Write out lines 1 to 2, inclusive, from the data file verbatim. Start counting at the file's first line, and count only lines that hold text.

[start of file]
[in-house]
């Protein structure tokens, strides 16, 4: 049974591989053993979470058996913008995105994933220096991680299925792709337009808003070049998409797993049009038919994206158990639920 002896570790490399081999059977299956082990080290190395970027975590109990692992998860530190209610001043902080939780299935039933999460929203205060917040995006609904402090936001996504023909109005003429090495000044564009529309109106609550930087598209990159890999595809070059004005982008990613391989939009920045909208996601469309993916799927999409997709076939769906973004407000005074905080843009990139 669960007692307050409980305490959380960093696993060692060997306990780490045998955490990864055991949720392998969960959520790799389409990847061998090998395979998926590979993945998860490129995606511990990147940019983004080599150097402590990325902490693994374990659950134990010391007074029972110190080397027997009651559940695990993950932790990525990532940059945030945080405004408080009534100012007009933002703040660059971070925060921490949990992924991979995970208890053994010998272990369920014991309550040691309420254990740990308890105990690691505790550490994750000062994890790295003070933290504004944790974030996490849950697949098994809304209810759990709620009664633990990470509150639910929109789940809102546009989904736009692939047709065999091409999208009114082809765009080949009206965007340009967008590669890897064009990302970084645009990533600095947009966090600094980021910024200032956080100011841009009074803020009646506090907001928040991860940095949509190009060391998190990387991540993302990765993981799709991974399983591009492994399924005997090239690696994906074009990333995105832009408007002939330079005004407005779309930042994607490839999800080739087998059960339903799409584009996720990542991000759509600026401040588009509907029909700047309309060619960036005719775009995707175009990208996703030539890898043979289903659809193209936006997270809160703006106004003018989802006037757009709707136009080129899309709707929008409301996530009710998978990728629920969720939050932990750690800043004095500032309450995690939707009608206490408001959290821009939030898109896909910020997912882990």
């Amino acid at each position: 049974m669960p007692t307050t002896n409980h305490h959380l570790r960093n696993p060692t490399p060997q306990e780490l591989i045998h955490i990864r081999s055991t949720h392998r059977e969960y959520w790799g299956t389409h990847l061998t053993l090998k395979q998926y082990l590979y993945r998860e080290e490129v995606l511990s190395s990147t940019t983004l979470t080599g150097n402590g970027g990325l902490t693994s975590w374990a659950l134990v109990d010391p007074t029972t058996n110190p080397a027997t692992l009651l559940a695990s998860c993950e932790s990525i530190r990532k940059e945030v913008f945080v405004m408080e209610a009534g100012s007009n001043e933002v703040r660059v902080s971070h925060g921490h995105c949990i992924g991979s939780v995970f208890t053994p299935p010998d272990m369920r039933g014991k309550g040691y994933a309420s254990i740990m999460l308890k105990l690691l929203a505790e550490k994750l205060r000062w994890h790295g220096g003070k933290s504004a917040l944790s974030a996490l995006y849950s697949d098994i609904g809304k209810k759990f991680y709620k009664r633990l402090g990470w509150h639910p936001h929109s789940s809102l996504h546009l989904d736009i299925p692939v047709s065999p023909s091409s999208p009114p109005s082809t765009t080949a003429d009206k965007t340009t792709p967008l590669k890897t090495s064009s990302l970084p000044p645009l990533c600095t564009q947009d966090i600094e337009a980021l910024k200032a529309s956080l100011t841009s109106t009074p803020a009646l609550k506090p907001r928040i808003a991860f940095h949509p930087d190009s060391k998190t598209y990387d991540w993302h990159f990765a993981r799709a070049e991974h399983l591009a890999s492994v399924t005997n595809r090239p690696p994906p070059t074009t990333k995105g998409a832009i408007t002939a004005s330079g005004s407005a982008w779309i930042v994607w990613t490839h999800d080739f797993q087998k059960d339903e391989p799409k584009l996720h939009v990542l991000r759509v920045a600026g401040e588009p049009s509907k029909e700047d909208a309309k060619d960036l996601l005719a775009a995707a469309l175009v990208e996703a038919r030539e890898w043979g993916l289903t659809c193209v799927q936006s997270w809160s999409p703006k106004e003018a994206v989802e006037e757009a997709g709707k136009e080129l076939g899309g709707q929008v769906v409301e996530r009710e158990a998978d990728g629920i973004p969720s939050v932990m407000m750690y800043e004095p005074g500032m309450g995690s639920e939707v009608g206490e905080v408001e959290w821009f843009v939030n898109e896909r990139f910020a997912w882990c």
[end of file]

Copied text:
[in-house]
């Protein structure tokens, strides 16, 4: 049974591989053993979470058996913008995105994933220096991680299925792709337009808003070049998409797993049009038919994206158990639920 002896570790490399081999059977299956082990080290190395970027975590109990692992998860530190209610001043902080939780299935039933999460929203205060917040995006609904402090936001996504023909109005003429090495000044564009529309109106609550930087598209990159890999595809070059004005982008990613391989939009920045909208996601469309993916799927999409997709076939769906973004407000005074905080843009990139 669960007692307050409980305490959380960093696993060692060997306990780490045998955490990864055991949720392998969960959520790799389409990847061998090998395979998926590979993945998860490129995606511990990147940019983004080599150097402590990325902490693994374990659950134990010391007074029972110190080397027997009651559940695990993950932790990525990532940059945030945080405004408080009534100012007009933002703040660059971070925060921490949990992924991979995970208890053994010998272990369920014991309550040691309420254990740990308890105990690691505790550490994750000062994890790295003070933290504004944790974030996490849950697949098994809304209810759990709620009664633990990470509150639910929109789940809102546009989904736009692939047709065999091409999208009114082809765009080949009206965007340009967008590669890897064009990302970084645009990533600095947009966090600094980021910024200032956080100011841009009074803020009646506090907001928040991860940095949509190009060391998190990387991540993302990765993981799709991974399983591009492994399924005997090239690696994906074009990333995105832009408007002939330079005004407005779309930042994607490839999800080739087998059960339903799409584009996720990542991000759509600026401040588009509907029909700047309309060619960036005719775009995707175009990208996703030539890898043979289903659809193209936006997270809160703006106004003018989802006037757009709707136009080129899309709707929008409301996530009710998978990728629920969720939050932990750690800043004095500032309450995690939707009608206490408001959290821009939030898109896909910020997912882990």